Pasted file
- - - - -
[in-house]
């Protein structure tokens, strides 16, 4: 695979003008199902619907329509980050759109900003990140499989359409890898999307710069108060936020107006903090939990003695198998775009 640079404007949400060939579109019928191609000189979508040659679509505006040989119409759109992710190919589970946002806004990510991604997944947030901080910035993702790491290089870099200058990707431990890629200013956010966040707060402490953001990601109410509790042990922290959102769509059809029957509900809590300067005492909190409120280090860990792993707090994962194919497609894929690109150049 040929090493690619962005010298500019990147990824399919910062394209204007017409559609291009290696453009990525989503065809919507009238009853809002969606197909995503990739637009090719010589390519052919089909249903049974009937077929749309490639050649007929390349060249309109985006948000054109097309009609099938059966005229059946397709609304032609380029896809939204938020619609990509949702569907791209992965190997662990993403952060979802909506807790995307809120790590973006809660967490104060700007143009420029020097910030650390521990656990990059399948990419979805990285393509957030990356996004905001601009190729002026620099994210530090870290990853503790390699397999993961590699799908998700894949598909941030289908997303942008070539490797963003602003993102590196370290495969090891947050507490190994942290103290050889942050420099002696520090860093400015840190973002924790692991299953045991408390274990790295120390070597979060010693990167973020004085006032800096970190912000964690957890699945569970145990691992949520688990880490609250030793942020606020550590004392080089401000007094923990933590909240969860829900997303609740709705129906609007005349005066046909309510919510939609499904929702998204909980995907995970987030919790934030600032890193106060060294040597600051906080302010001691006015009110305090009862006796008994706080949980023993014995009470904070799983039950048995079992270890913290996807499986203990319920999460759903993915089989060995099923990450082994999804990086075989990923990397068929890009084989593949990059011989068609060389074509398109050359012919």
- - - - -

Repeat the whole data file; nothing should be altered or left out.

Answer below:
[in-house]
């Protein structure tokens, strides 16, 4: 695979003008199902619907329509980050759109900003990140499989359409890898999307710069108060936020107006903090939990003695198998775009 640079404007949400060939579109019928191609000189979508040659679509505006040989119409759109992710190919589970946002806004990510991604997944947030901080910035993702790491290089870099200058990707431990890629200013956010966040707060402490953001990601109410509790042990922290959102769509059809029957509900809590300067005492909190409120280090860990792993707090994962194919497609894929690109150049 040929090493690619962005010298500019990147990824399919910062394209204007017409559609291009290696453009990525989503065809919507009238009853809002969606197909995503990739637009090719010589390519052919089909249903049974009937077929749309490639050649007929390349060249309109985006948000054109097309009609099938059966005229059946397709609304032609380029896809939204938020619609990509949702569907791209992965190997662990993403952060979802909506807790995307809120790590973006809660967490104060700007143009420029020097910030650390521990656990990059399948990419979805990285393509957030990356996004905001601009190729002026620099994210530090870290990853503790390699397999993961590699799908998700894949598909941030289908997303942008070539490797963003602003993102590196370290495969090891947050507490190994942290103290050889942050420099002696520090860093400015840190973002924790692991299953045991408390274990790295120390070597979060010693990167973020004085006032800096970190912000964690957890699945569970145990691992949520688990880490609250030793942020606020550590004392080089401000007094923990933590909240969860829900997303609740709705129906609007005349005066046909309510919510939609499904929702998204909980995907995970987030919790934030600032890193106060060294040597600051906080302010001691006015009110305090009862006796008994706080949980023993014995009470904070799983039950048995079992270890913290996807499986203990319920999460759903993915089989060995099923990450082994999804990086075989990923990397068929890009084989593949990059011989068609060389074509398109050359012919």